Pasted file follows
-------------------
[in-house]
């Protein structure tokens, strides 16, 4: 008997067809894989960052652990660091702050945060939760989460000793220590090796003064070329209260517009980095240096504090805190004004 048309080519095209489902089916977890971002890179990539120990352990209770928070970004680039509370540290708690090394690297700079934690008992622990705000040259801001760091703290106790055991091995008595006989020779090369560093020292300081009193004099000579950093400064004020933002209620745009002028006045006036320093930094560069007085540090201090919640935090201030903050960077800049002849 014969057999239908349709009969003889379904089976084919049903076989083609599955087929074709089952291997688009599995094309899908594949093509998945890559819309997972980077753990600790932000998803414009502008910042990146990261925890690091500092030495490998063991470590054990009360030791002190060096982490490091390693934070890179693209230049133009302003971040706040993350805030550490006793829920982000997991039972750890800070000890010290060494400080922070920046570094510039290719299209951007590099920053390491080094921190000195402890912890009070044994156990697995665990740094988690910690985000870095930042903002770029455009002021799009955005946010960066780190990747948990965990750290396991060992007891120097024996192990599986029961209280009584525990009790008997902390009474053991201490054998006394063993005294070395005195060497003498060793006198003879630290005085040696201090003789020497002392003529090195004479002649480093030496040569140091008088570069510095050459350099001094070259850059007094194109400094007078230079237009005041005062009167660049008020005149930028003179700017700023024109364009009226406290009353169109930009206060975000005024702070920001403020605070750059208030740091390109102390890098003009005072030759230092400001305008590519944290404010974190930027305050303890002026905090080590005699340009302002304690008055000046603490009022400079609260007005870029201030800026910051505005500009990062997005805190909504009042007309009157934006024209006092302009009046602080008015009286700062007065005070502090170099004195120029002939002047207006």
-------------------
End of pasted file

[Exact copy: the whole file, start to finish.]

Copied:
[in-house]
């Protein structure tokens, strides 16, 4: 008997067809894989960052652990660091702050945060939760989460000793220590090796003064070329209260517009980095240096504090805190004004 048309080519095209489902089916977890971002890179990539120990352990209770928070970004680039509370540290708690090394690297700079934690008992622990705000040259801001760091703290106790055991091995008595006989020779090369560093020292300081009193004099000579950093400064004020933002209620745009002028006045006036320093930094560069007085540090201090919640935090201030903050960077800049002849 014969057999239908349709009969003889379904089976084919049903076989083609599955087929074709089952291997688009599995094309899908594949093509998945890559819309997972980077753990600790932000998803414009502008910042990146990261925890690091500092030495490998063991470590054990009360030791002190060096982490490091390693934070890179693209230049133009302003971040706040993350805030550490006793829920982000997991039972750890800070000890010290060494400080922070920046570094510039290719299209951007590099920053390491080094921190000195402890912890009070044994156990697995665990740094988690910690985000870095930042903002770029455009002021799009955005946010960066780190990747948990965990750290396991060992007891120097024996192990599986029961209280009584525990009790008997902390009474053991201490054998006394063993005294070395005195060497003498060793006198003879630290005085040696201090003789020497002392003529090195004479002649480093030496040569140091008088570069510095050459350099001094070259850059007094194109400094007078230079237009005041005062009167660049008020005149930028003179700017700023024109364009009226406290009353169109930009206060975000005024702070920001403020605070750059208030740091390109102390890098003009005072030759230092400001305008590519944290404010974190930027305050303890002026905090080590005699340009302002304690008055000046603490009022400079609260007005870029201030800026910051505005500009990062997005805190909504009042007309009157934006024209006092302009009046602080008015009286700062007065005070502090170099004195120029002939002047207006």